By Frosty Wooldridge

Gossip remains the mainstay of social media, sewing clubs and emails worldwide. Humans love talking about someone else more than the weather. They choose rumor, tattle-tales, speculation and allegation over facts, truth and reality.

Gossip may be called “The devil’s radio” for lack of a better metaphor. You’ve heard, “The devil is in the details…the devil made me do it.” We somehow use the “devil” to sidestep our own culpability. Aristotle, Socrates and Kant realized that the “devil” in all of human foibles remains our own choices.

Let’s define gossip:

• It reveals passive aggressive behavior
• It serves as social grooming
• Ironically, it builds a sense of community with shared interests with those who partake
• It reinforces personal bias
• It provides person-to-person dissemination of truths, lies and bias

In one term, it may be understood as “backbiting” or eating the flesh of another.

When it happens in the office realm or even in social groups, it causes stressful problems for victims and negative consequences for everyone:

• Erosion of trust and morale
Anxiety among employees or friends
• One statement may become hyperbole after passed around a few times
• Gossip causes divisions among those who like a person and others who despise that person
• It hurts others’ feelings
• When acid environment pervades a workplace or group, healthy people evacuate

What does this information have to do with you? Do you see yourself in the definitions of gossipers? How does it feel? Have you ever been the victim of gossip?

Years ago, I gossiped to myself with judgments of other peoples’ financial condition such as a beggar on the streets of my city. I made comments to myself as to the condition of another person’s obesity. I muttered comments to myself as to a stranger’s garb, as if it made any difference to the world or to me. I look back on it as passive-aggressive gossip. At the minimum, I only hurt myself with my negative “thoughts” that created negative mental and body frequencies that harmed my balance as a human being.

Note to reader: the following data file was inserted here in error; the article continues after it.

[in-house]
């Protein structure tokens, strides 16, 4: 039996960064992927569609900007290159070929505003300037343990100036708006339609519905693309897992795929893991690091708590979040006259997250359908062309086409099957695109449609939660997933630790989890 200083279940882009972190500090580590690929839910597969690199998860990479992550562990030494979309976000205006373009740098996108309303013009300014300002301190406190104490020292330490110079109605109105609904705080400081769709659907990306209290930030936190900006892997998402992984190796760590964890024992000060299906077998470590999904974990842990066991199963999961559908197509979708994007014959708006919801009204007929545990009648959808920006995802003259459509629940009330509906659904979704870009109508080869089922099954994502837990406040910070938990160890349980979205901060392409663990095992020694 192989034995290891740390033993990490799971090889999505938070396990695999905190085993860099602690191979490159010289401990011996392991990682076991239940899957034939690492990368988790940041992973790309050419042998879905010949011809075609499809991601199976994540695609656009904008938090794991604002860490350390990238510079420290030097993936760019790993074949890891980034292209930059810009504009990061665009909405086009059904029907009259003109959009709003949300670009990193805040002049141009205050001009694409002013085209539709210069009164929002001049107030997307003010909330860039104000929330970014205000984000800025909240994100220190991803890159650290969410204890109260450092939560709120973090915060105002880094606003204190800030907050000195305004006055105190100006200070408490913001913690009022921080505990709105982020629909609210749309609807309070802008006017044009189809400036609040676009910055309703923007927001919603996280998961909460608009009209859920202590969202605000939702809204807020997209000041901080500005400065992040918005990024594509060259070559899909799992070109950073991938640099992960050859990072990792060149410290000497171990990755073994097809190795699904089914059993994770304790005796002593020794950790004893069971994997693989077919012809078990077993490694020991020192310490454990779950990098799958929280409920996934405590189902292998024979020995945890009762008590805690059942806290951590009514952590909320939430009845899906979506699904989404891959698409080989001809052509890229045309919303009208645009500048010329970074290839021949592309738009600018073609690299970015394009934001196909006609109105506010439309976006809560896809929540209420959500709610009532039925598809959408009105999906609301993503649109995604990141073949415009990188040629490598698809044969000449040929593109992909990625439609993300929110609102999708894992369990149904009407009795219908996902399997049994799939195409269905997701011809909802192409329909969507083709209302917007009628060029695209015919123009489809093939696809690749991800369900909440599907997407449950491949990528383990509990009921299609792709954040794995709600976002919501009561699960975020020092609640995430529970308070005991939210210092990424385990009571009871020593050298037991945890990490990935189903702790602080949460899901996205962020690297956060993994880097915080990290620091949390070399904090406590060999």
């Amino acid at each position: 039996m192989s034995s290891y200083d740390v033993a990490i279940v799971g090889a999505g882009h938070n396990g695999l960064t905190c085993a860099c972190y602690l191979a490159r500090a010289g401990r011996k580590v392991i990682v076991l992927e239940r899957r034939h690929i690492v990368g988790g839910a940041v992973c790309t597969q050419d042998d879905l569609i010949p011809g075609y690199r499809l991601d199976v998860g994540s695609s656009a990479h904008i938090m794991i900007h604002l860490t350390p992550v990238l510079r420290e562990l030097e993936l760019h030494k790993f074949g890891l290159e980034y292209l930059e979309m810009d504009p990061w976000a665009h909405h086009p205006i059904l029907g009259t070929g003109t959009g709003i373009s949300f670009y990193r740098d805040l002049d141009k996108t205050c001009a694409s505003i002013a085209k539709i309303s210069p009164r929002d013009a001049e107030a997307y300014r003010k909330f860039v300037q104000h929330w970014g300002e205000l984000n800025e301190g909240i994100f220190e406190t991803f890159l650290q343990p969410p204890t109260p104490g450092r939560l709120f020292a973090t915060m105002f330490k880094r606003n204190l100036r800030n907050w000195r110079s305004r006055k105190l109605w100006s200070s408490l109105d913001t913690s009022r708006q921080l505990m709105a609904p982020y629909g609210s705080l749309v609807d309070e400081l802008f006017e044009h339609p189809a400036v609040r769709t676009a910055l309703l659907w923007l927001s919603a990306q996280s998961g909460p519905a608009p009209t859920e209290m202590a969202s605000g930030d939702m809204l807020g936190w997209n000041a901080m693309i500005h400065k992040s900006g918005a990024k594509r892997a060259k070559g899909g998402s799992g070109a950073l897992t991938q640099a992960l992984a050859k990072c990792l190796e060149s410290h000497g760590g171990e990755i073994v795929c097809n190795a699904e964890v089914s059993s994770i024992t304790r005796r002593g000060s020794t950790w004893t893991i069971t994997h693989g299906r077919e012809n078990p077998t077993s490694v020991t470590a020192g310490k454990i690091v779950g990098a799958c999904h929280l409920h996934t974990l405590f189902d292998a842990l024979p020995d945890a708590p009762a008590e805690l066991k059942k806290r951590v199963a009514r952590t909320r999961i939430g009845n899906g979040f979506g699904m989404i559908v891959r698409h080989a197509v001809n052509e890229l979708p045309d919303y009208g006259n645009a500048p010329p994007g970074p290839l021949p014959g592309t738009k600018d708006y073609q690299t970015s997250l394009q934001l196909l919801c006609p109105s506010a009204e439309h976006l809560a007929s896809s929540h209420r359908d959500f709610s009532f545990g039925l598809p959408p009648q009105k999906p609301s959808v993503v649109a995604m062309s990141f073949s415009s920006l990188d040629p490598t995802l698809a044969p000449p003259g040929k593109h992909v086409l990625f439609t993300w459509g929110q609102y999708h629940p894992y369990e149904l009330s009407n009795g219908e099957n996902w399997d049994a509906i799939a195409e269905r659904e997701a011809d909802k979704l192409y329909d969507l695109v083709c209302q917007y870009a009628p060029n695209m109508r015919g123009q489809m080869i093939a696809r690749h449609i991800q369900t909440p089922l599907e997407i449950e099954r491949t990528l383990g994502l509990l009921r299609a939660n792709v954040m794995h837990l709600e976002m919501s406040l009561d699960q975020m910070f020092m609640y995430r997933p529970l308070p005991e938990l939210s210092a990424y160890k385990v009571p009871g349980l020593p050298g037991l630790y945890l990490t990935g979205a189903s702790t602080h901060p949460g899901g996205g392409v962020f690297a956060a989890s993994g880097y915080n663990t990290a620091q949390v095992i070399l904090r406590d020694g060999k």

Along my life path, I heard many a “rumor” started by someone where I taught school. I watched teenagers create rumors to ruin a girl’s reputation. I watched how bullies made a mockery of another person.

Along my journey, I discovered that self-actualized people, people with passion and a path toward their self-chosen destiny—eschew silly drama comments about anyone else. They live and let live.

However, if you find yourself in the midst of such verbal abuse, you may engage a few actions:

• You lead by your examples of word and thought. You speak well of people, or, if you possess issues with them, you simply remain silent.
• If a gossiper continues his or her “anger” toward someone, you might become the bold one to confront such behavior.
• Choose not to be drawn into such actions.
• Ask questions rather than condemn. Allow gossipers their moment, yet firmly educate them to their highest and best.
• Usually, a gossiper complains about a person or situation. You may be the light that dissolves the darkness by offering solutions.

When confronting or dealing with small mindedness or a toxic environment, whether at the office or at home, the key remains openness, hearing all sides and an appreciation of all perspectives. Once you move issues into the open, many people step to the positive side of the equation.

In the end, you vanquish the “devil’s radio” while you open lines of communication for better understanding, greater appreciation for all involved and a sense of community. We all want to be accepted, feel heard and finally, appreciated.

Author's Bio: 

Frosty Wooldridge possesses a unique view of the world, cultures and families in that he has bicycled around the globe 100,000 miles, on six continents and nine times across the United States in the past 35 years. He has written hundreds of articles (regularly) for 17 national and two international magazines. He has had hundreds of guest editorials published in top national newspapers including the Denver Post, Albany Herald, Las Vegas Tribune and Daily Camera. He wrote a column, "CRYSTAL DESERT CONTINENT," for a major newspaper in Colorado while he lived in Antarctica.

His books include, Handbook for Touring Bicyclists; Strike Three! Take Your Base; Bicycling Around the World; Motorcycle Adventure to Alaska: Into the Wind—A Teen Novel; An Extreme Encounter: Antarctica; Bicycling the Continental Divide: Slice of Heaven, Taste of Hell; Immigration’s Unarmed Invasion: Deadly Consequences; America on the Brink: The Next Added 100 Million Americans; Losing Your Best Friend: Vacancies of the Heart. How to Live a Life of Adventure: The Art of Exploring the World; How to Deal with 21st Century American Women: Co-creating a successful relationship. Reach him: